Tires & Tubes Fat tyres puncture repair

Jimbobolob

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Hi, I’m wondering what is best to carry with me in respect of punctures for 20x4” tyres?

Does anyone make a puncture-proof tyre in this size? I used to run Hutchinson Kevlar tyres on my road bike and literally never had a puncture.
 
Fat tires have no puncture-resistant options worthy of the name. The reason is simple: Think of how heavy a thorn-resistant tube is. Now scale it up so its diameter is gigantic like a fat tire. Same deal with the tire itself. They'd be super heavy. You can purchase Tannus Armour but having done many installs of it, I'll recommend you stay away from it. Too many negatives.

With that said, I have done rather a lot of daily riding on fat tires and I've got what I'd call the secret formula for flat prevention. Secret in 2020 at least. In 2023 its pretty common:

Use FlatOut Sportsman Formula. It will seal holes up to 1/2" in size and never hardens. Has a lifespan of 10 years so thats effectively the life of the tube. It works as a tubeless sealant as well. Running tubeless with a full cargo load on my Surly Big Fat Dummy, I hit a strip of 6 discarded roofing nails and so had 6 punctures, closely spaced, at the right side of my tire. tread. Fortunately I also had an electric air pump as well. I refilled, spun the tire, rode about a block and stopped; refilled again and did so three more times, with air loss being steadily less with each fill. The sealant repaired the damage and I rode home. That was a couple of years ago and the same tire is still on the bike, although it is about worn out now.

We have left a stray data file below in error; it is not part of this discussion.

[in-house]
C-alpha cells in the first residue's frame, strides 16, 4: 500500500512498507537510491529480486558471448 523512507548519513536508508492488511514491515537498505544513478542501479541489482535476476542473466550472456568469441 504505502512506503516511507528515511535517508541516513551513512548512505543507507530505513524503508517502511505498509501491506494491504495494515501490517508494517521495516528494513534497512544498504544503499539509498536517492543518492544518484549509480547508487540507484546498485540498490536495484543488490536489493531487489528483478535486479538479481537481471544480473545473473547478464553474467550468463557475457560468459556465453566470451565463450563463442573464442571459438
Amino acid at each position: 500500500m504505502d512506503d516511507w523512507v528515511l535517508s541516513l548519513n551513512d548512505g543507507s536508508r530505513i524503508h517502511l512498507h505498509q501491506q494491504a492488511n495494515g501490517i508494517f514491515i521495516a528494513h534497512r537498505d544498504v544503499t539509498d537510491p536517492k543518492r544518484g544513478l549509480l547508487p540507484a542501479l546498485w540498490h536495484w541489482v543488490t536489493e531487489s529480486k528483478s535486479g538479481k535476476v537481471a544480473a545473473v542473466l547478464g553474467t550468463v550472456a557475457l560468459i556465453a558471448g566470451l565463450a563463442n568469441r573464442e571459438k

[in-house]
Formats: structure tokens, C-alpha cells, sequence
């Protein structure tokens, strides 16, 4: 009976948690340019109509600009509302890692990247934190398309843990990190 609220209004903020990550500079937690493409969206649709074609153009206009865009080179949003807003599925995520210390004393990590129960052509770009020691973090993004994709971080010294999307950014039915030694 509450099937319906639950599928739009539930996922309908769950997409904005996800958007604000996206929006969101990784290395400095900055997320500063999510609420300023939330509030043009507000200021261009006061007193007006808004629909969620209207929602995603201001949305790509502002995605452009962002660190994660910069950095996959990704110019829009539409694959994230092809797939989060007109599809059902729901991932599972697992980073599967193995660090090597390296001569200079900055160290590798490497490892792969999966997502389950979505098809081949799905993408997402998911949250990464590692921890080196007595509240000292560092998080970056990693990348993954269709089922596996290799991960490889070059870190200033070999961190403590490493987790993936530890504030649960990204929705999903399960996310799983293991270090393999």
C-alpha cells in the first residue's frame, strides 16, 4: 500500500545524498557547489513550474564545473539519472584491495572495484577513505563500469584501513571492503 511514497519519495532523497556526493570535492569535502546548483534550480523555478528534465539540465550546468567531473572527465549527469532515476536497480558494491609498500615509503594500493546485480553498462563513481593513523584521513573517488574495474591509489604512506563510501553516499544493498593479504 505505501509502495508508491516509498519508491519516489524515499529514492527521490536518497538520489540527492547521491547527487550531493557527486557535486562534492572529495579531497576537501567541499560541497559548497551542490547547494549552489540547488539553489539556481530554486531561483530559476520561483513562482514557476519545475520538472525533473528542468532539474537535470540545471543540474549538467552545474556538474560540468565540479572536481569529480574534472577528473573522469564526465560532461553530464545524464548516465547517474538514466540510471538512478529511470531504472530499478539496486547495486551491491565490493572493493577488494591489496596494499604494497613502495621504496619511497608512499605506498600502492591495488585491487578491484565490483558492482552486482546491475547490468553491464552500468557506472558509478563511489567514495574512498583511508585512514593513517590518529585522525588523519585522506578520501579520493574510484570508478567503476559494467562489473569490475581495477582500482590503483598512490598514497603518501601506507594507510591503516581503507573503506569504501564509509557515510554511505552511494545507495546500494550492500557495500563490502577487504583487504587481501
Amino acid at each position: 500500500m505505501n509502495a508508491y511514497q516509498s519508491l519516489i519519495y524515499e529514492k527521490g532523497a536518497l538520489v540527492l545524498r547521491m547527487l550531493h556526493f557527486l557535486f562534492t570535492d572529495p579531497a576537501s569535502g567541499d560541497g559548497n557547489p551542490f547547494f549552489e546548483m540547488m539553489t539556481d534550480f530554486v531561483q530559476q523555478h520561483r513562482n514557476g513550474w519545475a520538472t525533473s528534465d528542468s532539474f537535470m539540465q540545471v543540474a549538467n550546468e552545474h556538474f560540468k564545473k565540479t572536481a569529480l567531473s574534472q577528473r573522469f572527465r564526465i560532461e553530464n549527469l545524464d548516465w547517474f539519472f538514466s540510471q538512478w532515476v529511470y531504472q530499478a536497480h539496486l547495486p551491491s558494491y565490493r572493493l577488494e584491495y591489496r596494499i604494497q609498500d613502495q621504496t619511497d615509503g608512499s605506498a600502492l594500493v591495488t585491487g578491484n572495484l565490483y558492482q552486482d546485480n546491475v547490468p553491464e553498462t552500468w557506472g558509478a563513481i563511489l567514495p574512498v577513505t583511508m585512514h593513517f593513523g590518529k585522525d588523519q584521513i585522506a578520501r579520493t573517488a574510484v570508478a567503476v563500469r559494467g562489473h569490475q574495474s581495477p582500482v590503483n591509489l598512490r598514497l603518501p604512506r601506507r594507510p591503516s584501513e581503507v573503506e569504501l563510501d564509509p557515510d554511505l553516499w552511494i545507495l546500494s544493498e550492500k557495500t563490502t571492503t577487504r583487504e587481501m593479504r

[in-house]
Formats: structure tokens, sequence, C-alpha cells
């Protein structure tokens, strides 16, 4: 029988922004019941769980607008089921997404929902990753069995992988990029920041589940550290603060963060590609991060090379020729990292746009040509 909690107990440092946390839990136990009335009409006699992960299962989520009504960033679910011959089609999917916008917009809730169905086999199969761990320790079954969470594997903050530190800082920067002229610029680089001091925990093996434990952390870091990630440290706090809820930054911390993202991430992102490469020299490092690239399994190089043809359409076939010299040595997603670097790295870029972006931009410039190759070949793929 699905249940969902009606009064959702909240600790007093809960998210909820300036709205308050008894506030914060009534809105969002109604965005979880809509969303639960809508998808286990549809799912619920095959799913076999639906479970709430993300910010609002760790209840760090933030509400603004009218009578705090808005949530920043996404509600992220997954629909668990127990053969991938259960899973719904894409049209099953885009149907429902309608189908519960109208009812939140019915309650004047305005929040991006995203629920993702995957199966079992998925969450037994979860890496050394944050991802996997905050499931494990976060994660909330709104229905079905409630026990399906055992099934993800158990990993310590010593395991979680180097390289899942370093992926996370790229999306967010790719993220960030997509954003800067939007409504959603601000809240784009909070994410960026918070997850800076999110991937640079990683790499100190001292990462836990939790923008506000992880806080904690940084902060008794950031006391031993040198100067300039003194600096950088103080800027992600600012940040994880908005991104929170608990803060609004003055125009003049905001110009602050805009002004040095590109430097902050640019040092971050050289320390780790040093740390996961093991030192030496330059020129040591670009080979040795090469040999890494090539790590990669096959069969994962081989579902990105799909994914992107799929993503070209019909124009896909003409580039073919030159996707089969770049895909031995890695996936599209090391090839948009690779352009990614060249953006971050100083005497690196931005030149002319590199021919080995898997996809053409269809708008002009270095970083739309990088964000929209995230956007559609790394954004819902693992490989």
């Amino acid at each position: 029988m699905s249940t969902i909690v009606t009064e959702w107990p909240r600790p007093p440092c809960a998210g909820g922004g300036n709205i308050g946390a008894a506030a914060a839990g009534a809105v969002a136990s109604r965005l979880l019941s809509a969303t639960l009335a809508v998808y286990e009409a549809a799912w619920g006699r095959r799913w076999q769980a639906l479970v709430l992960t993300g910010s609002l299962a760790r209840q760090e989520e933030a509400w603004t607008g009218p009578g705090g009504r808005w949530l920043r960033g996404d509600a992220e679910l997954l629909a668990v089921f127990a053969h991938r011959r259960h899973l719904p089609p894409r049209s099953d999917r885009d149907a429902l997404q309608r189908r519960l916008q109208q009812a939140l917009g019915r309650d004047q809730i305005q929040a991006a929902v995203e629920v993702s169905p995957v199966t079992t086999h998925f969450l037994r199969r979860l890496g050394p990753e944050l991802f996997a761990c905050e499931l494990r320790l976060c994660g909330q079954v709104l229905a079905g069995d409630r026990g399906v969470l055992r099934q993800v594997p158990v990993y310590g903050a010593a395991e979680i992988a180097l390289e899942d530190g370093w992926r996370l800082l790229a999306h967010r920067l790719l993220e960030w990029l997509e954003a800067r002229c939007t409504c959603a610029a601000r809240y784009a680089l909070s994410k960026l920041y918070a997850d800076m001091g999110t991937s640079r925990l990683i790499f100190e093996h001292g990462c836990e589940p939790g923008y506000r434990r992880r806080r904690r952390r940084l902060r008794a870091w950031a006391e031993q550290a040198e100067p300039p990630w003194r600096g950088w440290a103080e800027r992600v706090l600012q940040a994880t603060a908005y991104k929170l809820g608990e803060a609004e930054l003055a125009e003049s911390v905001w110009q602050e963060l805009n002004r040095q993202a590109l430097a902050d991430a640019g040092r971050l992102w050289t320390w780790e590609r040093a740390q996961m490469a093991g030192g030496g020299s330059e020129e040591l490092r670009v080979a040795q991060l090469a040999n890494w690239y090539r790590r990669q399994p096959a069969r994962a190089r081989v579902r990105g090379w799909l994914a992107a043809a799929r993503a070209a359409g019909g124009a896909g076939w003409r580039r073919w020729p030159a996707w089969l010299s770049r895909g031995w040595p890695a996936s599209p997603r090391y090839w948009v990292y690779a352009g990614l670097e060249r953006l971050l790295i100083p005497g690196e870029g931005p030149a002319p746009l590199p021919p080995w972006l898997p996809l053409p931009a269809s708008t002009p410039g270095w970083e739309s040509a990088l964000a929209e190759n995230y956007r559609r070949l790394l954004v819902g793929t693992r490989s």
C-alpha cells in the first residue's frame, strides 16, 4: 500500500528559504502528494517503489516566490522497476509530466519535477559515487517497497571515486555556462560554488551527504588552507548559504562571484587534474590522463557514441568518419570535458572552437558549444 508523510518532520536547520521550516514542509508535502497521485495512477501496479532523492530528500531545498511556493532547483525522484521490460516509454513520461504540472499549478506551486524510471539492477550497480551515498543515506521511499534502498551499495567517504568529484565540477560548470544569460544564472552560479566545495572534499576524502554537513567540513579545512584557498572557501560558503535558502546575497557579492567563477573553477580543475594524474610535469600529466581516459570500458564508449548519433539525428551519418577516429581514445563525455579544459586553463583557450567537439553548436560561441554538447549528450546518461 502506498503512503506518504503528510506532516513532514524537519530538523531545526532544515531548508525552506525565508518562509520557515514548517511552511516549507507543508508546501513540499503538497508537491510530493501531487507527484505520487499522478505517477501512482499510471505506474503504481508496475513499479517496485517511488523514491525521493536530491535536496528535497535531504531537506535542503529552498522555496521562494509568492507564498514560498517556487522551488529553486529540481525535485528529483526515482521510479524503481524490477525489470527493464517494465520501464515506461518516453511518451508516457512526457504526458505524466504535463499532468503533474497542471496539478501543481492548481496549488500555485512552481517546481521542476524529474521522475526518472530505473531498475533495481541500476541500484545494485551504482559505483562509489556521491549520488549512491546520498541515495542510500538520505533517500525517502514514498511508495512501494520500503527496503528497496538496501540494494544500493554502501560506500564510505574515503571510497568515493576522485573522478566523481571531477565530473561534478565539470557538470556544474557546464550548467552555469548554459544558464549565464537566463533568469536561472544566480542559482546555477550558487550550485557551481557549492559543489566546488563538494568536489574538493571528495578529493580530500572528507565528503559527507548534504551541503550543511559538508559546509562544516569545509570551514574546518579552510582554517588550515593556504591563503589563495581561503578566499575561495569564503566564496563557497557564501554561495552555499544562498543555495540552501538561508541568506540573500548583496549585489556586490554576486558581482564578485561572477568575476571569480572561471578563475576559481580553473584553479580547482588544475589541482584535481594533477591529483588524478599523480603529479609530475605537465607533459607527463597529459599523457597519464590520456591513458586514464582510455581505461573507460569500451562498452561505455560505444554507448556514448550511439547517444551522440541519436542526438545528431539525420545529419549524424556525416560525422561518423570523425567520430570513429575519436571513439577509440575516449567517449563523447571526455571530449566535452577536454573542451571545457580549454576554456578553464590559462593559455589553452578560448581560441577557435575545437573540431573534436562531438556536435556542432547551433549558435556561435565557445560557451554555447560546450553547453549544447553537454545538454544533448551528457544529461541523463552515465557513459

Here is an excellent fat tire flat test. Note the Tannus vs. Flatout performance.


And here is the tool kit to run around with. Heavy emphasis on the patch kit.


You really, REALLY need to learn to patch tubes if you don't know how to already. Consider the cost of one tube, and then look at this pic below. 5 patches visible and it got to 7 before #8 was on a seam that could not be patched. Patches are stronger than the original tube material and cold-vulcanize to the surface, so they may as well be welded on.

IMG_20180623_123127.jpg
 
Thanks very much for taking the time to provide such a detailed and useful reply.
 
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